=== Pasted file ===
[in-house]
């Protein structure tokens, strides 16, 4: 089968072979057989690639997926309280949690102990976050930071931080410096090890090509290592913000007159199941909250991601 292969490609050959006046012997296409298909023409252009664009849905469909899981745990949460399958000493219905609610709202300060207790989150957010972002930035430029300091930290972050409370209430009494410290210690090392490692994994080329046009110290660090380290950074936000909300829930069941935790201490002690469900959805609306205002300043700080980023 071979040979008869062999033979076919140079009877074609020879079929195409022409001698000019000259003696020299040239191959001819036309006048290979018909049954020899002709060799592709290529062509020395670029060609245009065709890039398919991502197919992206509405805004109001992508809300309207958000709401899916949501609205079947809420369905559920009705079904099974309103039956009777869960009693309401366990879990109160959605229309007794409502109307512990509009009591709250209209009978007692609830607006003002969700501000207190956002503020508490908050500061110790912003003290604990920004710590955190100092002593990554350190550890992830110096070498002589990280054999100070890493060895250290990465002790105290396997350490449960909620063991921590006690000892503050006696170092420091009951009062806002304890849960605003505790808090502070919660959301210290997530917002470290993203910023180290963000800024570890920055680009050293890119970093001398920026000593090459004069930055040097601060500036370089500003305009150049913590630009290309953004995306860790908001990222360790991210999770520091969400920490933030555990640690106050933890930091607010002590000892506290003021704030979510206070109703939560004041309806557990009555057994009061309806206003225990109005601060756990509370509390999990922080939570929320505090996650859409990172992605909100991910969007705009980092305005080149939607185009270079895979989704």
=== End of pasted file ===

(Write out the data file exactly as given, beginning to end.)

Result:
[in-house]
């Protein structure tokens, strides 16, 4: 089968072979057989690639997926309280949690102990976050930071931080410096090890090509290592913000007159199941909250991601 292969490609050959006046012997296409298909023409252009664009849905469909899981745990949460399958000493219905609610709202300060207790989150957010972002930035430029300091930290972050409370209430009494410290210690090392490692994994080329046009110290660090380290950074936000909300829930069941935790201490002690469900959805609306205002300043700080980023 071979040979008869062999033979076919140079009877074609020879079929195409022409001698000019000259003696020299040239191959001819036309006048290979018909049954020899002709060799592709290529062509020395670029060609245009065709890039398919991502197919992206509405805004109001992508809300309207958000709401899916949501609205079947809420369905559920009705079904099974309103039956009777869960009693309401366990879990109160959605229309007794409502109307512990509009009591709250209209009978007692609830607006003002969700501000207190956002503020508490908050500061110790912003003290604990920004710590955190100092002593990554350190550890992830110096070498002589990280054999100070890493060895250290990465002790105290396997350490449960909620063991921590006690000892503050006696170092420091009951009062806002304890849960605003505790808090502070919660959301210290997530917002470290993203910023180290963000800024570890920055680009050293890119970093001398920026000593090459004069930055040097601060500036370089500003305009150049913590630009290309953004995306860790908001990222360790991210999770520091969400920490933030555990640690106050933890930091607010002590000892506290003021704030979510206070109703939560004041309806557990009555057994009061309806206003225990109005601060756990509370509390999990922080939570929320505090996650859409990172992605909100991910969007705009980092305005080149939607185009270079895979989704």